Item Carb Protein Fat
Pre climb “meal”
Total calories (kCal) 232 32 126
Breakdown 59% 8% 32%
During Climbing
Total calories (kCal) 824 72 54
Breakdown 86% 7% 5%
Post Climb Recovery
Total calories (kCal) 452 152 90
Breakdown 65% 22% 13%
Total calories (kCal) 1508 296 270
Breakdown 72% 14% 13%

Interestingly on a more recent trip Stuart and I ate pretty much the same menu minus the Alpine Aire meal due to fuel limitations. I also had a much thinner sleeping bag to save weight. This worked fine for three days but it literally took me a day to warm up after we got back.

By any measure the above is high in carbs and low in fat and protein. Improving this would be easy if it were not for the following contraints:

  • Can’t weigh any more than about 500g per person per day.
  • Fat isn’t metabolised as effectively at altitude and may worsen AMS symptoms (see references). This suggests that a high fat diet, while calorifically benificial may have other disadvantages. In addition most climbers, including me, find fatty food hard to eat at altitude.
  • Must be paletable and easily consumed in cold temperatures with little preparation or cooking.
  • Items eaten during the day must be tolerated when eaten during exercise.

For example, given none of the above I would plan on consuming 2300 carbohydrate calories in the first few hours after exercise and about 800 kCal in protein just for recovery. I’d also eat a big chunk of fatty food prior to sleep to give my body fuel to generate heat during the night. Unfortunately that represents more than I’m willing to carry in total.

However it should be possible to replace some carbs with fat and protein which should get better balance and, by increasing highly calorific fat, have the nice side effect of upping the total number of calories. More fat should help with aiding use of the fat metabolic pathways and a bit more protein will reduce muscle canabalism by the body. I’m also going to try and replace some of the psychological foods, like gummies, with something more useful.

The other big issue is hydration and this time, like last time, we’re going to try and do a better job, maybe by taking slightly more fuel to allow for a midday brew stop – time allowing. On our last trip we drank only 2l of water during a typical climbing day of ten hours or more and an additional total of 2-3l before and after climbing.

Part 3 should include a new eating and hydration plan.

Useful Links:

High Altitude Nutrition
DIET–Scientific American Article
Endurance Athlete’s Guide to Success
Endurance Sports Nutrition, Suzanne Girard Eberle
Gym Jones – Knowledge

See also links in my original blog.

Climbing Food

Here are some general notes on food largely based on a trip I did last year when we climbed a route in the Elias Range in Southern Alaska. These are some baseline observations. I think I can improve on this food significantly next time around.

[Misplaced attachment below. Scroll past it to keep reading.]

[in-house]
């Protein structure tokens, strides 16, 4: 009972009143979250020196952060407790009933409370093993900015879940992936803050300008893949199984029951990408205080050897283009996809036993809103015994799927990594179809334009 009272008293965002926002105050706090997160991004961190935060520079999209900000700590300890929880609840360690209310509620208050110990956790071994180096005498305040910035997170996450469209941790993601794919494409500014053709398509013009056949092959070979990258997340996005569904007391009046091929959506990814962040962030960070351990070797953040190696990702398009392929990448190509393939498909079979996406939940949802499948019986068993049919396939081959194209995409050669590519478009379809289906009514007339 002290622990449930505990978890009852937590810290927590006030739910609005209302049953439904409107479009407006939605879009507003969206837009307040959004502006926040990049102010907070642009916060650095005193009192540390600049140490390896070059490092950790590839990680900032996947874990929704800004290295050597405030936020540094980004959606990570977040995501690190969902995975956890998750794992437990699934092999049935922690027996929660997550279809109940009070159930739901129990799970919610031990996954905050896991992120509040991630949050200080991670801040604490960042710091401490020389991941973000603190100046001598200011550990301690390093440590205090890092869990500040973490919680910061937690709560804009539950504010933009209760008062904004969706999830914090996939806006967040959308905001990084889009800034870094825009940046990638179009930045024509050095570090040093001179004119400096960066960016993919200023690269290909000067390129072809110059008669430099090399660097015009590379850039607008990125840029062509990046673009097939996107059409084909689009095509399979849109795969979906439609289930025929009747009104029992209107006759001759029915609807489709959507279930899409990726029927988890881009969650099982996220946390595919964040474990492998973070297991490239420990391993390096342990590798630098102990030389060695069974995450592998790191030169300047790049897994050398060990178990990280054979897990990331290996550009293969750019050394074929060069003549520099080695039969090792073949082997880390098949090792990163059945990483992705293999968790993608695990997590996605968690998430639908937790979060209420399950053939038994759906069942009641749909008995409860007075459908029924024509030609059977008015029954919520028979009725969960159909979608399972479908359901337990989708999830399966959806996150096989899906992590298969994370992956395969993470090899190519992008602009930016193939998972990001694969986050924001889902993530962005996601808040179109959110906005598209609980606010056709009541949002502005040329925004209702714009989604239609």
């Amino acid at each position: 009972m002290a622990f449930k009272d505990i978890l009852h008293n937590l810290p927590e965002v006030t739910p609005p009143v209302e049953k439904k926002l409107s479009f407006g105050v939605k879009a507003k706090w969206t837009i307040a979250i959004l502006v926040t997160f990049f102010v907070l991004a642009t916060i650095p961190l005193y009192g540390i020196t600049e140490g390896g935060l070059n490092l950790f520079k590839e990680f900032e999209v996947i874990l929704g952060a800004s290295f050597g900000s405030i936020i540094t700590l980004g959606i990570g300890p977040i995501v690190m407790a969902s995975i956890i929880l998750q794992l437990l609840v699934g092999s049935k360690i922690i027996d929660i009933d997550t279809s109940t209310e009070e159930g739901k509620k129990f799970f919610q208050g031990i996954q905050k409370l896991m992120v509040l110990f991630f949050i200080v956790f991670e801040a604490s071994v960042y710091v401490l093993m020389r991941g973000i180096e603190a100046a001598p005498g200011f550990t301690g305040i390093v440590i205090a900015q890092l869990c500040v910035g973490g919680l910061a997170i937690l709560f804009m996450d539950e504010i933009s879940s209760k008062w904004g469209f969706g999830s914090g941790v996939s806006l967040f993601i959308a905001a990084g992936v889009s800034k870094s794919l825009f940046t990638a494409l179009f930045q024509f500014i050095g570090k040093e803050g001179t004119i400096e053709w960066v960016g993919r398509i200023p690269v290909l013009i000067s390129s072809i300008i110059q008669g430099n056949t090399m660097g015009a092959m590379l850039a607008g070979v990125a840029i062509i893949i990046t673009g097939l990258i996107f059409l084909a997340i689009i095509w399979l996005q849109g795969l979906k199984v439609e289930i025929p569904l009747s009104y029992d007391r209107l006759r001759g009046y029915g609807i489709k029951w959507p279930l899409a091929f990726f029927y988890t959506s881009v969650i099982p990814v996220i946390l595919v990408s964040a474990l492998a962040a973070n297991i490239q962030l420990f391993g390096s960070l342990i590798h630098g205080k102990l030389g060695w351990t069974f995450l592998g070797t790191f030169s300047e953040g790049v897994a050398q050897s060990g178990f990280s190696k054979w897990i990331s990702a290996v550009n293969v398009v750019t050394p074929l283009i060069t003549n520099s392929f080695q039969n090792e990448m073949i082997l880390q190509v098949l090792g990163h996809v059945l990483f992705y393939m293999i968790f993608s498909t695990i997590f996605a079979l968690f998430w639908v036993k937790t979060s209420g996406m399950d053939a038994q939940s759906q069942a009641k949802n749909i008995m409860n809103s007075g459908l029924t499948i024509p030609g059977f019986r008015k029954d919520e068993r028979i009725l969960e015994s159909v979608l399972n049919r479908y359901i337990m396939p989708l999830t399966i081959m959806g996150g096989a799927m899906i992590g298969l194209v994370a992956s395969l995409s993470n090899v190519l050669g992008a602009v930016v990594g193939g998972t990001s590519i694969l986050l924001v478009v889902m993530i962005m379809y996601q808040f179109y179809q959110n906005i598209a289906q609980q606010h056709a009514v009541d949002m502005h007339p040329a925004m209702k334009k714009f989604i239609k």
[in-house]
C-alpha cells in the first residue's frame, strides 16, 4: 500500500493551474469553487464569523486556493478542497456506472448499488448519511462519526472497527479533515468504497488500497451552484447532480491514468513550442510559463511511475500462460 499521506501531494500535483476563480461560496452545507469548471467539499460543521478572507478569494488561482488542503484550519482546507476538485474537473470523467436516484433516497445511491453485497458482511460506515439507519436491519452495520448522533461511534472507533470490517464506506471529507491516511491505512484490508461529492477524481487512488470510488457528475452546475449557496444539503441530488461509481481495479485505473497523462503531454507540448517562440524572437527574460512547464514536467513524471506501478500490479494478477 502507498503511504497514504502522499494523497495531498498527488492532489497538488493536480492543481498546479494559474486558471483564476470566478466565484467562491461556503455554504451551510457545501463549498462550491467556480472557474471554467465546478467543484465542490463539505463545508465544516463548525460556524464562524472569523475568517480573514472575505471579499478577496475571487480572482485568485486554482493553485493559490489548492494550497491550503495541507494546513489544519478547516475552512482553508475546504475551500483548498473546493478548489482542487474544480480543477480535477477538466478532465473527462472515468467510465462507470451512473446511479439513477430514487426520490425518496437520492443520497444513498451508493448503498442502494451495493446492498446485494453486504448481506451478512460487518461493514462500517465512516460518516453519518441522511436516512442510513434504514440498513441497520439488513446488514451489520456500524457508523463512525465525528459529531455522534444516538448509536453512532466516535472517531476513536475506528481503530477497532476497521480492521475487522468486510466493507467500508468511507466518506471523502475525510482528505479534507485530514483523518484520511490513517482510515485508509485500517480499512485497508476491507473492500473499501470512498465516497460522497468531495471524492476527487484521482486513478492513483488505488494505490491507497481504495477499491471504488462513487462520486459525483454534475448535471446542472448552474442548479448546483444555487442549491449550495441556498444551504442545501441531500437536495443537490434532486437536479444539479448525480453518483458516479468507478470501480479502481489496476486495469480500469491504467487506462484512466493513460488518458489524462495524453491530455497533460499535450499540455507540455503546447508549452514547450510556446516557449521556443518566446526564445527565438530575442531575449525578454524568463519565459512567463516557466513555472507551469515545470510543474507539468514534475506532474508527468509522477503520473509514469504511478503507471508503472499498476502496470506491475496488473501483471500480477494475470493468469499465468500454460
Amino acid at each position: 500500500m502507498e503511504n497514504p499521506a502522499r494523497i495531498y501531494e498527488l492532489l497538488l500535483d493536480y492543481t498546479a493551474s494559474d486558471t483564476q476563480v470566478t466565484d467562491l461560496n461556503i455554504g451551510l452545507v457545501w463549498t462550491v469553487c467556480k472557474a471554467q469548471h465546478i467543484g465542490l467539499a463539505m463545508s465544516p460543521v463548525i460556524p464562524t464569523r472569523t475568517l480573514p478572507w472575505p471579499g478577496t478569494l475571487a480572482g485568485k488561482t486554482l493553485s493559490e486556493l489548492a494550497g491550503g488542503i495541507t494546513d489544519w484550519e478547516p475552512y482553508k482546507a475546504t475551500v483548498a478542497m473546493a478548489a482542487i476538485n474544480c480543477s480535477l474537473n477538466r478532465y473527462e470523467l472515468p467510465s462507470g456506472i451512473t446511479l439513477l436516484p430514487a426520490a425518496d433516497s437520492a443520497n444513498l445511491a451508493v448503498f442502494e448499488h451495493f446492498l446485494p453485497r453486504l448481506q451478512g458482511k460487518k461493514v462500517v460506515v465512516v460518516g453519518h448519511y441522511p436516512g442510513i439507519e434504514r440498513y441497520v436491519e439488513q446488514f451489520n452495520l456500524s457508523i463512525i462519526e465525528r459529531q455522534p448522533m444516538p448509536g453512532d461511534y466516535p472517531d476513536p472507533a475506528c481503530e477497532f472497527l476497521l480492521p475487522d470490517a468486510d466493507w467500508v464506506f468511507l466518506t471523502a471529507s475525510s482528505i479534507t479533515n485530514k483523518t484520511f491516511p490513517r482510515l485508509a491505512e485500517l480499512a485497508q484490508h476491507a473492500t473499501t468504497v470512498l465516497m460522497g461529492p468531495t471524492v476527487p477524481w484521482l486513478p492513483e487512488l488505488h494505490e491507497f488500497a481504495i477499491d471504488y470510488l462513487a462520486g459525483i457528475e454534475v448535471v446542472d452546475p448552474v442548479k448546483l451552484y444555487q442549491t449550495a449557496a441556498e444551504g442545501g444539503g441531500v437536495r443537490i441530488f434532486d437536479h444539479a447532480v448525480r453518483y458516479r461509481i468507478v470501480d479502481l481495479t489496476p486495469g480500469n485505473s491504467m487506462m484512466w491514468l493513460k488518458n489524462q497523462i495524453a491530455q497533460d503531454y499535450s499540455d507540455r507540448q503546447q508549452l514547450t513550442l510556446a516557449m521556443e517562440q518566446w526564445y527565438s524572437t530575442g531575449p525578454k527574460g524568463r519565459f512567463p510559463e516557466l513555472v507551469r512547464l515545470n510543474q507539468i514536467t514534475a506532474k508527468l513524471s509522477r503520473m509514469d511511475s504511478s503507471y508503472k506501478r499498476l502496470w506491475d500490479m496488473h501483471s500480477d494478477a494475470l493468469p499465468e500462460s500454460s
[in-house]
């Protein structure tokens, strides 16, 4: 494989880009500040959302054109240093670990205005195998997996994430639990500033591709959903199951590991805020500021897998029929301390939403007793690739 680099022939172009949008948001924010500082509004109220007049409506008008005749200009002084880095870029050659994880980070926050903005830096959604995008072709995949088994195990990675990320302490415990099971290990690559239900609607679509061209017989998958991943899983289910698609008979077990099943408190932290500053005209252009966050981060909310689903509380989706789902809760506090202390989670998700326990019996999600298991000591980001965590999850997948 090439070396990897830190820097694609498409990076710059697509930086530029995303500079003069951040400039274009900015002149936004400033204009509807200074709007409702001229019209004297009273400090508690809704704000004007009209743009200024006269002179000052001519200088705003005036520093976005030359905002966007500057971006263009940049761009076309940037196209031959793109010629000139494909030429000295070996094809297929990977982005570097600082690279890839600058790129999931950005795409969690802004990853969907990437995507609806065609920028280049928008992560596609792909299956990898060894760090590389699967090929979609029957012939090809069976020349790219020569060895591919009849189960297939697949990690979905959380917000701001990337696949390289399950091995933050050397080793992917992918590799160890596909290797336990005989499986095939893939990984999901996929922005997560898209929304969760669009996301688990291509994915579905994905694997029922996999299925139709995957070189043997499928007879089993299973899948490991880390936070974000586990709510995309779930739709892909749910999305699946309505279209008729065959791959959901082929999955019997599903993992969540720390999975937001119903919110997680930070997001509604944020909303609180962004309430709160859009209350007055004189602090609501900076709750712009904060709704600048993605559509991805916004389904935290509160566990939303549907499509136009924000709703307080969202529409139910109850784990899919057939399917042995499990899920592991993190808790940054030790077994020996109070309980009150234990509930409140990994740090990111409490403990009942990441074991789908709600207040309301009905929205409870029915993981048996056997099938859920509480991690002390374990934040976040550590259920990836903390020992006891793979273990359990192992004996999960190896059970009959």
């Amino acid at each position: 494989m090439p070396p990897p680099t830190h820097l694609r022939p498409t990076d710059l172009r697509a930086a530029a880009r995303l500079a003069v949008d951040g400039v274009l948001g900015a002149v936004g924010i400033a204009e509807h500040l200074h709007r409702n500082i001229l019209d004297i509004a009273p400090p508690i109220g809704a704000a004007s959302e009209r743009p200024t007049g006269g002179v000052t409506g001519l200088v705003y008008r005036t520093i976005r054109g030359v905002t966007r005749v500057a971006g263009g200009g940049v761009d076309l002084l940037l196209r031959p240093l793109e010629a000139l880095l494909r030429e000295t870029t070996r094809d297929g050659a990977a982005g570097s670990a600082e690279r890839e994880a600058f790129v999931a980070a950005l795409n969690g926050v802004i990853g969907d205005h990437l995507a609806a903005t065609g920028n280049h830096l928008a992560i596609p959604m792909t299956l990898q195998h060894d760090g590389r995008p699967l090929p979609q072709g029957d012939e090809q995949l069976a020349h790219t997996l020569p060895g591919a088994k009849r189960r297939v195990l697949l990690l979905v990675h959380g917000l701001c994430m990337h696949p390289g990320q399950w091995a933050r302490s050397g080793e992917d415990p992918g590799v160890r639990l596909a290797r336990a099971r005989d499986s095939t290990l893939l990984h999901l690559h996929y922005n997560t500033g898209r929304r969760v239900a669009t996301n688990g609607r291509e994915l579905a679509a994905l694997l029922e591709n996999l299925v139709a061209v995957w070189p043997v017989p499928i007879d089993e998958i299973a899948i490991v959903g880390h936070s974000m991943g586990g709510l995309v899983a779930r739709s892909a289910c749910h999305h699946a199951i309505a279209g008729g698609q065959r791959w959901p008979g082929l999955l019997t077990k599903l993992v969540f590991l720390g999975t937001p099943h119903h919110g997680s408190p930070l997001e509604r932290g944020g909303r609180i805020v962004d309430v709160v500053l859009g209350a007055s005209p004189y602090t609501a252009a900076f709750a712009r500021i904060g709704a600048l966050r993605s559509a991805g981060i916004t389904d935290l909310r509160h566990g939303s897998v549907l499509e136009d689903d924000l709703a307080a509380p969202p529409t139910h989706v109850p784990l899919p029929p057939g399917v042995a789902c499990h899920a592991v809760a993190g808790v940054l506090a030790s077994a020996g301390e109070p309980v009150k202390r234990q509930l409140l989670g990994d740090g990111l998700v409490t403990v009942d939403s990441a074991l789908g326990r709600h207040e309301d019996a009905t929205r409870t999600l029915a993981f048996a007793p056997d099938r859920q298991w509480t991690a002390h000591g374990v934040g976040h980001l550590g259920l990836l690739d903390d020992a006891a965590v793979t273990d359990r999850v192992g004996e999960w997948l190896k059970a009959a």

But first here are some basic rules I use for what goes into my pack:

  • Take food you like. Yes, I really happen to like PowerBars. I’ve gone to the trouble of trying lots of flavors and figuring out which ones I can eat and which ones taste like crap.
  • Try it at home first. If you can’t eat it at sea level in your nice warm kitchen then what’s it going to be like on the hill?
  • Some food is psychological, I like to eat gummies at the end of the day and look forward to that Protein Plus bar. To me it’s worth carrying a few because their value isn’t just in the calories.
  • When you’re not climbing you should be eating or sleeping. Take lots of good food to eat at basecamp so you can be well fed and well rested before the route. I’ll add another post of basecamp food sometime in the future.

On this trip we applied the Twight packing algorithm to the max and left pretty much everything behind. Here’s a list of what we ate each day. The route wasn’t short enough (7000′) and we weren’t fit enough to do it single push style so taking a bunch of bars and gels wasn’t an option.

Item kCal Weight (g)
2 Nature Valley granola bars 360 84
2 PowerBars 460 130
1 PowerBar Protein Plus bar 300 78
6 Gummy bears 40 20
3 Hard candies 70 20
2 Gu or Hammer Gel 200 64
Cytomax, dry power for 1 quart 285 75
Teas 0 20
1 Lipton Instant soup 68 17
1/2 Alpine Aire meal 330 85
Total 2113 573

This works out at 360 kCal for each 100g in dry food weight. For comparison 573g of fat would contain 5157 kCal and the same amount of carbohydrate or protein would contain 2292 kCal. So this is pretty close to the best possible amount of energy for a carbohydrate/protein diet.

Really high calorie foods like cashew nuts and salami have values around 600 KCal per 100g but these are fatty foods, which are harder to metabolise at altitude. Anything much fattier than that will be inedible. If you’ve found a way to consume and digest lard at then please let me know.

In the end we spun the five days worth of food out to six which wasn’t that hard seeing as we hadn’t been able to cook a meal one night. I think I came back with a couple of Gus and half an Alpine Aire (we’d split one in anticipation of another bad weather day).

According to CalorieLab I could have been burning anything from 600 to 1,400 kCal an hour. That would leave me at least six thousand calories short for each day. 3,500 kCal is roughly equivalent to loosing or adding a pound in weight. So over six days I’d expect to loose twelve pounds, which is pretty much how it turned out.

How could this be improved? Take less food overall? Maybe. For shorter trips you can definitely take a lot less and just accept that you’re going to be burning fat and muscle as fuel. I’m not sure this scales to longer trips. As it was the lack of calories started to grind us down by the time we hit the summit. Or try and carry food with a better or more useful energy to weight ratio and a high carbohydrate content.

Hopefully the weather will improve here and I’ll get to put some ideas into practice and report on my findings and a new food list.

Useful Links:

Calorie and fluid replacement during alpine mountain climbing
Nutritional Advice for Military Operations in a High Altitude Environment
Hammer Nutrition – free article downloads
Gym Jones – Knowledge – Fat